'Tibs' On Board At Last
Oct. 15, 2012
SEATTLE - Traveling around the country with all the security lines, layovers, jetlag and hotel study sessions can become repetitive and businesslike for the collegiate athlete. But it is also a privilege, and in a sport like cross country, where a large roster often travels just a small group, it is a cherished one.
When you wait four years to board that first flight, as Bryan Tibaduiza did, those airplane peanuts taste outstanding.
A redshirt junior, Tibaduiza, mostly just known as "Tibs" on the team, made his first ever travel squad last month when the Husky men's cross country team bused it down to Eugene for the Dellinger Invitational. Then this past weekend, he boarded his first flight as Washington traveled to Madison, Wisconsin for the Wisconsin adidas Invitational.
"It's really exciting - I feel like a freshman, ready to go," said the Reno, Nevada native.
Tibaduiza faced a brutal run of bad luck with injuries, so much so that he considered giving up the sport, but a change of scenery this summer helped convince him to take one more shot.
Tibaduiza's father, Domingo, has quite the running legacy in his native Colombia, as he competed for the South American nation in four consecutive Olympic Games from 1972 to 1984. Initially, when Domingo thought it was time to get his son into the sport that had brought him so much success, the seven-year-old Bryan didn't always agree. "I hated it and sometimes I would start crying and do anything to not go running," says Bryan. But when he started to see some of his own talent, it took hold. Domingo would coach Bryan through high school, with Bryan winning the Nevada state cross country title as a junior and senior.
His father then started coaching a running group in the small town of Tunja, two hours outside of Bogota, the capital of Colombia. This summer, Tibaduiza accompanied his father, running with the group constantly in the small town at 9,000 feet of elevation.
"Where I was living reminded me of the way it might be like living in the 1800s or something," Tibaduiza explains. "It was really primitive, but they had some great runs in the mountains. I did workouts on my own that my dad gave me, so I didn't do exactly what everybody else here would be doing, but I figured I'd take a chance and just go for it."
After redshirting his first college season in 2009-10, Tibaduiza trained the following summer but a week before returning to Seattle, "I started feeling a lot of pain in my foot," Tibaduiza recalled. "I ran with it through the cross country dual meet and then got an MRI which showed a stress fracture. Right after that, coming back for indoor track, my foot started to hurt in a different place and I got another MRI and they said that there were two stress fractures in two different metatarsals on the same foot. So I was out the entire year."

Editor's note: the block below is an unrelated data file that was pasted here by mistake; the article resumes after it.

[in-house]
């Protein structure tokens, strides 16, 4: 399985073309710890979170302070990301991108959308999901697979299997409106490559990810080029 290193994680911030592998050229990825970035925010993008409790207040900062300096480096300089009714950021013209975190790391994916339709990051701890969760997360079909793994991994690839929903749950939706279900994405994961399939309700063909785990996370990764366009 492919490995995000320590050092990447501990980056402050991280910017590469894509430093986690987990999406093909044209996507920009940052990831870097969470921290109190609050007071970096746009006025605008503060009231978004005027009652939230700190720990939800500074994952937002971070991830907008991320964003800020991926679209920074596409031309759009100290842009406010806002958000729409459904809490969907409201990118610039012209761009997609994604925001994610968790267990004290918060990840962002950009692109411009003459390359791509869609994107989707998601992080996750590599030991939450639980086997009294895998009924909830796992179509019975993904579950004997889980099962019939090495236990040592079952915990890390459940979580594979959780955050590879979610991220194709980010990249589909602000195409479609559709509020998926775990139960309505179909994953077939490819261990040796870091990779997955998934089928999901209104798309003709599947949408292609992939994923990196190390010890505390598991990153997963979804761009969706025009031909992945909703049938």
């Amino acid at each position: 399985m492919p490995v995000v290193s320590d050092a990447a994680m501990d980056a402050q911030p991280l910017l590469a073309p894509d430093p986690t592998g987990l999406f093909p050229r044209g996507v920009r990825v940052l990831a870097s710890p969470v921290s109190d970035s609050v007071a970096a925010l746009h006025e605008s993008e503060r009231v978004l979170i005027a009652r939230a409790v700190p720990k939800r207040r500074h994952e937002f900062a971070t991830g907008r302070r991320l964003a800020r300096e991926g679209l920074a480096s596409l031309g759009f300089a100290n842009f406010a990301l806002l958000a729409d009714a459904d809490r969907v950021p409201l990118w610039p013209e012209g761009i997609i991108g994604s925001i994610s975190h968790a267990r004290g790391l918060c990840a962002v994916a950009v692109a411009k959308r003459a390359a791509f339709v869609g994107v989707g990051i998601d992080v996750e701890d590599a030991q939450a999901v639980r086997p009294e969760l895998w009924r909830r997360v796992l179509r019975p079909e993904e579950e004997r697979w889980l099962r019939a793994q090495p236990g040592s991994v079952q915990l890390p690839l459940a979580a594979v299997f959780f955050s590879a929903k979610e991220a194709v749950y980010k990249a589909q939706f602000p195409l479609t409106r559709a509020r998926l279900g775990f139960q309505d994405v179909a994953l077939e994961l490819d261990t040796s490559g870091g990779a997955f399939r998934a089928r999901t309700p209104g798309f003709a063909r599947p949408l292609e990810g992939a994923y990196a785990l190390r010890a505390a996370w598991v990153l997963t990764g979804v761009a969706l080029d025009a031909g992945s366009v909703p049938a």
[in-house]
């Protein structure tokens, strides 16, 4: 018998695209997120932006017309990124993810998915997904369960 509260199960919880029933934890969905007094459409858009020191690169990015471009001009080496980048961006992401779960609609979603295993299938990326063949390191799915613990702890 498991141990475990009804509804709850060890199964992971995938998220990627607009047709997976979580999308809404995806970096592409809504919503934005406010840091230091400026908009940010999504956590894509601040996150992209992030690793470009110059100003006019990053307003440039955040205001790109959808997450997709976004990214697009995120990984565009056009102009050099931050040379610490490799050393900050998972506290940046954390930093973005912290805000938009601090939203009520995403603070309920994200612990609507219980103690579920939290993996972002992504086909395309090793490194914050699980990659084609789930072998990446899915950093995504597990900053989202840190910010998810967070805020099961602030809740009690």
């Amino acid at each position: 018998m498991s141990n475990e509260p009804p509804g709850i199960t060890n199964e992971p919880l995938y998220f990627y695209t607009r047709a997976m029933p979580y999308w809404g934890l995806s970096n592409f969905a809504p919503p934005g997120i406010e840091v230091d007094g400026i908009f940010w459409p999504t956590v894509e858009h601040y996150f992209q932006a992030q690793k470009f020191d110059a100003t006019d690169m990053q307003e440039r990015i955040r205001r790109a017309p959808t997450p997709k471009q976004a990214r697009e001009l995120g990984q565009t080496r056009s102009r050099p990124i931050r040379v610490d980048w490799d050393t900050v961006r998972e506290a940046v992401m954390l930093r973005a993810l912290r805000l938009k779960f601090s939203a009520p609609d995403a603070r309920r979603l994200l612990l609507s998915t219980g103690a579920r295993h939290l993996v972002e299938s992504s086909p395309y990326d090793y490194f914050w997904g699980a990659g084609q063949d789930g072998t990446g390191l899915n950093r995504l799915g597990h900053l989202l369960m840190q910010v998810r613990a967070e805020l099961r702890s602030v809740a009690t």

Healed up and running again over the summer of 2011, two days before heading to Seattle, Tibaduiza again made one wrong step out of the thousands of steps run every day.
I figured I would give it my all for at least one more summer, and if I came back healthy, I was going to be good and trying to get back on the team."I stepped in a weird pot hole or something in a workout in Reno, and it strained my left achilles." A month and a half to recuperate from that basically wiped out last fall's cross country season. He got back onto the track this time and competed in the MPSF Championships, and set a 3,000m PR of 8:24 indoors, calling that a "little glimmer of hope" after so little training, but another achilles aggravation limited him to just one race again outdoors.
So after enduring all that frustration, Tibaduiza viewed this as a make or hopefully-not-break summer.
"I honestly thought about quitting a lot because it was injury after injury. It was really tough and I didn't want to deal with it anymore," he says, but family helped him realize how young he still was, and how much time he could still have left in the sport. "So I figured I would give it my all for at least one more summer of training, and if I came back healthy, I was going to be good, and trying to get back on the team."
Now, three races into the season, Tibaduiza says "I thank God every day that I've been healthy."
After starting the fall with a 14th-place finish at the Sundodger Invitational, Tibaduiza scored for Dawgs for the first time in his career, as he was the No. 3 finisher at the Dellinger, placing 28th overall. The trip to Wisconsin was not his best run, but a valuable experience going against more than a dozen ranked teams in the largest field he's ever raced in college.
Tibaduiza has a firm appreciation for each outing, but also has more goals than just getting to the starting line. "Obviously the only thing that matters is how you do at Regionals and the Pac-12 and making it into Nationals, so I'm not nearly satisfied yet, but I'm happy with where I am right now."
Now he'll just look to start adding up some frequent flyer miles.